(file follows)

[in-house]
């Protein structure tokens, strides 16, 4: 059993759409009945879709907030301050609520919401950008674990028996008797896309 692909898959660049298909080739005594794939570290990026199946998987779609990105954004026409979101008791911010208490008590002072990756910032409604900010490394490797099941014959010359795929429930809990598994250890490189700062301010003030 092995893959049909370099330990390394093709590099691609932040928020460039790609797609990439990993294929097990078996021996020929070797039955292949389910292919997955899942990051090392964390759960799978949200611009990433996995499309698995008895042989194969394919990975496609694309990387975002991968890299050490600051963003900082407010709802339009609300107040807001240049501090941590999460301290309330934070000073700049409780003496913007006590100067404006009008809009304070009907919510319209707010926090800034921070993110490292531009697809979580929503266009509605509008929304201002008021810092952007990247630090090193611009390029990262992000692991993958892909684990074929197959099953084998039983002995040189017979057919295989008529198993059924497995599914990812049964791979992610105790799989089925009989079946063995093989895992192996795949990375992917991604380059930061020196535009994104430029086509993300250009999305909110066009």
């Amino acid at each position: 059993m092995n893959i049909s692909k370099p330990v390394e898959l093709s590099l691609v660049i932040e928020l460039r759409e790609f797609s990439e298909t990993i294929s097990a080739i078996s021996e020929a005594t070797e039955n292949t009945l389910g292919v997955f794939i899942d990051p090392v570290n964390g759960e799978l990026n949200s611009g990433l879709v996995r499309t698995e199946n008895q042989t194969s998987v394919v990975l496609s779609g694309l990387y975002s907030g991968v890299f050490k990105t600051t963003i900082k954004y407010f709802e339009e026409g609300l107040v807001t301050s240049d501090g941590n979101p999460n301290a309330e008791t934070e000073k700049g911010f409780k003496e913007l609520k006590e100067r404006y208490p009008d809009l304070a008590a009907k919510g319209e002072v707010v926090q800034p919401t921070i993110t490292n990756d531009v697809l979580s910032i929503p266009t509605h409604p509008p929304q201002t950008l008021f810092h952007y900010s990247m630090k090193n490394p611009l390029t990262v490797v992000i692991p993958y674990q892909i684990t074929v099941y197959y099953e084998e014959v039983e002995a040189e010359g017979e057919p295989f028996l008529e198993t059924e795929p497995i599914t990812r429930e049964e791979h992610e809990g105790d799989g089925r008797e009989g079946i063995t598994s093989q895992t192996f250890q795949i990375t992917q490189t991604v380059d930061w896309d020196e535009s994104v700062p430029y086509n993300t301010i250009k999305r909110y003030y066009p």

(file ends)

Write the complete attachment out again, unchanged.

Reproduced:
[in-house]
């Protein structure tokens, strides 16, 4: 059993759409009945879709907030301050609520919401950008674990028996008797896309 692909898959660049298909080739005594794939570290990026199946998987779609990105954004026409979101008791911010208490008590002072990756910032409604900010490394490797099941014959010359795929429930809990598994250890490189700062301010003030 092995893959049909370099330990390394093709590099691609932040928020460039790609797609990439990993294929097990078996021996020929070797039955292949389910292919997955899942990051090392964390759960799978949200611009990433996995499309698995008895042989194969394919990975496609694309990387975002991968890299050490600051963003900082407010709802339009609300107040807001240049501090941590999460301290309330934070000073700049409780003496913007006590100067404006009008809009304070009907919510319209707010926090800034921070993110490292531009697809979580929503266009509605509008929304201002008021810092952007990247630090090193611009390029990262992000692991993958892909684990074929197959099953084998039983002995040189017979057919295989008529198993059924497995599914990812049964791979992610105790799989089925009989079946063995093989895992192996795949990375992917991604380059930061020196535009994104430029086509993300250009999305909110066009």
């Amino acid at each position: 059993m092995n893959i049909s692909k370099p330990v390394e898959l093709s590099l691609v660049i932040e928020l460039r759409e790609f797609s990439e298909t990993i294929s097990a080739i078996s021996e020929a005594t070797e039955n292949t009945l389910g292919v997955f794939i899942d990051p090392v570290n964390g759960e799978l990026n949200s611009g990433l879709v996995r499309t698995e199946n008895q042989t194969s998987v394919v990975l496609s779609g694309l990387y975002s907030g991968v890299f050490k990105t600051t963003i900082k954004y407010f709802e339009e026409g609300l107040v807001t301050s240049d501090g941590n979101p999460n301290a309330e008791t934070e000073k700049g911010f409780k003496e913007l609520k006590e100067r404006y208490p009008d809009l304070a008590a009907k919510g319209e002072v707010v926090q800034p919401t921070i993110t490292n990756d531009v697809l979580s910032i929503p266009t509605h409604p509008p929304q201002t950008l008021f810092h952007y900010s990247m630090k090193n490394p611009l390029t990262v490797v992000i692991p993958y674990q892909i684990t074929v099941y197959y099953e084998e014959v039983e002995a040189e010359g017979e057919p295989f028996l008529e198993t059924e795929p497995i599914t990812r429930e049964e791979h992610e809990g105790d799989g089925r008797e009989g079946i063995t598994s093989q895992t192996f250890q795949i990375t992917q490189t991604v380059d930061w896309d020196e535009s994104v700062p430029y086509n993300t301010i250009k999305r909110y003030y066009p």